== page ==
Lahiri’s craft in both of these stories comes out in such subtle and yet heartbreaking ways when we realize what these stories are actually about-- the lack of love for one’s partner because of the lack of self-love on part of the male characters. Shukumar can not forgive himself for missing the birth of their stillborn child or the fact that he was able to gain closure by holding their baby boy while his wife had no knowledge of it, and hence no closure to her grief. Sanjeev cannot stand the image of himself in conjunction with or in comparison to his luminous wife, Twinkle. The story opens with his feeling inadequate as he examines his face in the mirror, one which he fears lacks distinction. The same story ends with him holding a sparkling bust of the face of Christ that is notably both distinguished and defined--two characteristics he sought by marrying Twinkle but did not achieve. The silver Christ reminds him of all the things he can not accept about himself, particularly his self-image; this does not simply consist of his reflection in the mirror, but his appearance in front of his friends and colleagues, and his hasty decision to marry a woman much less traditional than him. He resents Twinkle for no other reason than the fact that she highlights his insecurity.

It is interesting that Lahiri decided to make Shukumar and Sanjeev so similar. Much of what ails both Shukumar and Sanjeev is their concept of what it means to be a man, particularly an Indian man in modern America. Old world ideas of tradition and conservatism have been abandoned by the female characters in these stories, while it is the men who can’t seem to catch up. Everything in their lives seems to be built on expectation instead of reality and it is the prototypes of both marriage and manhood that blind these characters from enjoying married life and respecting their partners. The painful truth is that neither of these men respects themselves, as self-centered as they are.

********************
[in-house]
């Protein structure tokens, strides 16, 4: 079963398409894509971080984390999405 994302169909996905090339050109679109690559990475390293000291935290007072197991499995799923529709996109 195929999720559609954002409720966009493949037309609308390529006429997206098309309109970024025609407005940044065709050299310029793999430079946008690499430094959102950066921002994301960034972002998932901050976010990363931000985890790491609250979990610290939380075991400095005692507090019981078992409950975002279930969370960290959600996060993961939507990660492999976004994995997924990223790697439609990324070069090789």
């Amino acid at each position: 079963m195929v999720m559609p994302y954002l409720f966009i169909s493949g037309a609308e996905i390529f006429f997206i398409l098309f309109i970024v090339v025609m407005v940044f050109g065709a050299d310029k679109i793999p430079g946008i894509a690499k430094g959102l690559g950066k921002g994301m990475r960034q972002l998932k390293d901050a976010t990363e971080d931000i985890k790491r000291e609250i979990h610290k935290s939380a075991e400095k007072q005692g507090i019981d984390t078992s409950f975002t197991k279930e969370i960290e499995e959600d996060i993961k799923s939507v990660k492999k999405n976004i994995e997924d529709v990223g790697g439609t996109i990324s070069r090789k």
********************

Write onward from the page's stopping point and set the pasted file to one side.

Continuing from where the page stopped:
By having such similar issues of self-perception on the part of the male characters in her stories, it seems that Lahiri is commenting on a common complexity of identity inherent in being a modern, Indian-American man. While so many writers often focus on how tradition stunts the growth of female characters, the gender reversal in these stories actually illuminates the challenges for both sexes. When we compare Shukumar to Sanjeev, it is difficult not to evaluate the women they are married to as well. While Twinkle is the more overly progressive female character, both wives seem to have left their husbands in the dust--both literally and metaphorically. These women have abandoned old world ideas and embraced their identities as modern, Indian-American women who do not feel the need to apologize for who they are. Instead of resisting cultural integration, they leverage it and even relish in it. By comparing the struggling and failed marriages in “A Temporary Matter” and “This Blessed House” Lahiri shows us much more about individual identity than the surface level issues of marriage upon which the stories are based. In turn, we learn how cultural disparity for Indian-American man can be just as challenging as it is for some women. In this way, Lahiri challenges stereotypes and opens up our eyes to the plight of all characters, regardless of gender.

Works Cited

Lahiri, Jhumpa. “A Temporary Matter.” The Interpreter of Maladies. New York: Harcourt, 1999.Print.

Lahiri, Jhumpa. “This Blessed House.” The Interpreter of Maladies. New York: Harcourt, 1999.Print.